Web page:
[Twisted-Python] A Python metaclass for Twisted allowing __init__ to return a Deferred

Terry Jones terry at jon.es
Mon Nov 3 10:56:58 EST 2008

[I'm replying the original because I want to comment on comments by all of
JP, Esteve and Glyph]

Glyph - I appreciate your comments on testing, and agree that's
problematic. I also like your pattern, have run into it myself, and will
use it - thanks.

Glyph also said I didn't really provide a use-case, so I'll do that a bit
more clearly now. That leads me back in the direction of preferring my
metaclass solution.

    from my.project.code import database

    class CoordinatorHandler(object):
        def __init__(self, tableName, tableSpec, dbURI):
            def setDb(db):
                self.db = db
            d = database.getDB(dbURI)
            d.addCallback(self.createDBTable, tableName, tableSpec)
            return d

        def _createDBTable(self, txn, tableName, tableSpec):
            txn.execute('CREATE TABLE %s(%s)' % (tableName, tableSpec))

        def createDBTable(self, result, tableName, tableSpec):
            assert result is None
            return self.db.runInteraction(self._createDBTable,
                                          tableName, tableSpec)

Here database.getDB returns a Deferred, as does self.createDBTable.

The problem with approaches that don't actually create the class instance,
is that __init__ is calling self.createDBTable, but self doesn't exist
yet. So putting code to deal with Deferreds into __new__ wont help unless
that code has nothing to do with the instance of the class.

But using a metaclass makes it really easy. You just write your code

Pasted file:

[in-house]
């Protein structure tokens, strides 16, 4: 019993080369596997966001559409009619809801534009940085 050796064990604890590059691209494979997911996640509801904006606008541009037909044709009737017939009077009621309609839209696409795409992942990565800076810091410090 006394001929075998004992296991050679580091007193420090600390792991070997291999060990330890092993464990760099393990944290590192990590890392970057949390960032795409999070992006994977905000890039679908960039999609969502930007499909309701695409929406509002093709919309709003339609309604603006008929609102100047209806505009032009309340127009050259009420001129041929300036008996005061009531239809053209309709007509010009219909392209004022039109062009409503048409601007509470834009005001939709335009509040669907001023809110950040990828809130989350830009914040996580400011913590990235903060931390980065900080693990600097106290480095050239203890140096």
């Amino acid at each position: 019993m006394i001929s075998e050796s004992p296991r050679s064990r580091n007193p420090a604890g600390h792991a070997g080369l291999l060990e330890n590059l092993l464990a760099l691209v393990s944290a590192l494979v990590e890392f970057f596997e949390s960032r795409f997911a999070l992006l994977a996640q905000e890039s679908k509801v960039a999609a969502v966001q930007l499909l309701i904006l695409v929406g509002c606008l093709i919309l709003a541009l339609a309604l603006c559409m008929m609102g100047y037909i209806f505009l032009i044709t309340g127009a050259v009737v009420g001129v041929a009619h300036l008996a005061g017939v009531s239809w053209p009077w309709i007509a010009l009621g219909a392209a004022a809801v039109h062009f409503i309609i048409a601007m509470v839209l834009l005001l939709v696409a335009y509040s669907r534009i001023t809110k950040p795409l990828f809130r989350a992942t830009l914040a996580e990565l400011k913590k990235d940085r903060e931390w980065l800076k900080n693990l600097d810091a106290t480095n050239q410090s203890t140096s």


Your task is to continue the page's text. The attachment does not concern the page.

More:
completely as usual, using whatever Twisted/Deferred calls you want
(including digging around in self), and return the Deferred result. You can
wrap your __init__ in inlineCallbacks if you like.

The difference is that my metaclass approach does create an instanced of
the class. It just moves __init__ out of the way (into the __hidden__ dict,
along with the args and kwargs) and calls it when you call __instantiate__.

So I find the metaclass approach more general, though of course I don't
like the clutter of __hidden__ or __instantiate__.

With JP's suggestion of cleaning up the return result of __instantiate__ to
just return the instance, I think it's a pretty clean solution - from the
POV of the caller. You just act as normal in writing your class, but stick
in a __metaclass__. Then calling gets you a Deferred, which is perfectly
normal in the Twisted world.

I guess what you should do depends on how complex your situation is, and
also on whether you've already written your class code when you realize you
need __init__ to somehow deal with Deferreds (in which case it may be
easier to just add __metaclass__).

If you do have the simpler situation, in which the Deferred is coming from
the outside world (i.e., not from calling methods on self), then Glyph's
approach is probably the nicest (the following is untested):

    class X:
        def __init__(self, *args, dResult=None, **kw):
            # do something

        def fromDeferred(cls, d, *args, **kw):
            def cb(result):
                return cls(*args, dResult=result, **kw)
            return d.addCallback(cb)

Which lets you create an object directly (no deferred involved), lets you
create it after a deferred fires, and also lets you directly send in a fake
deferred result.


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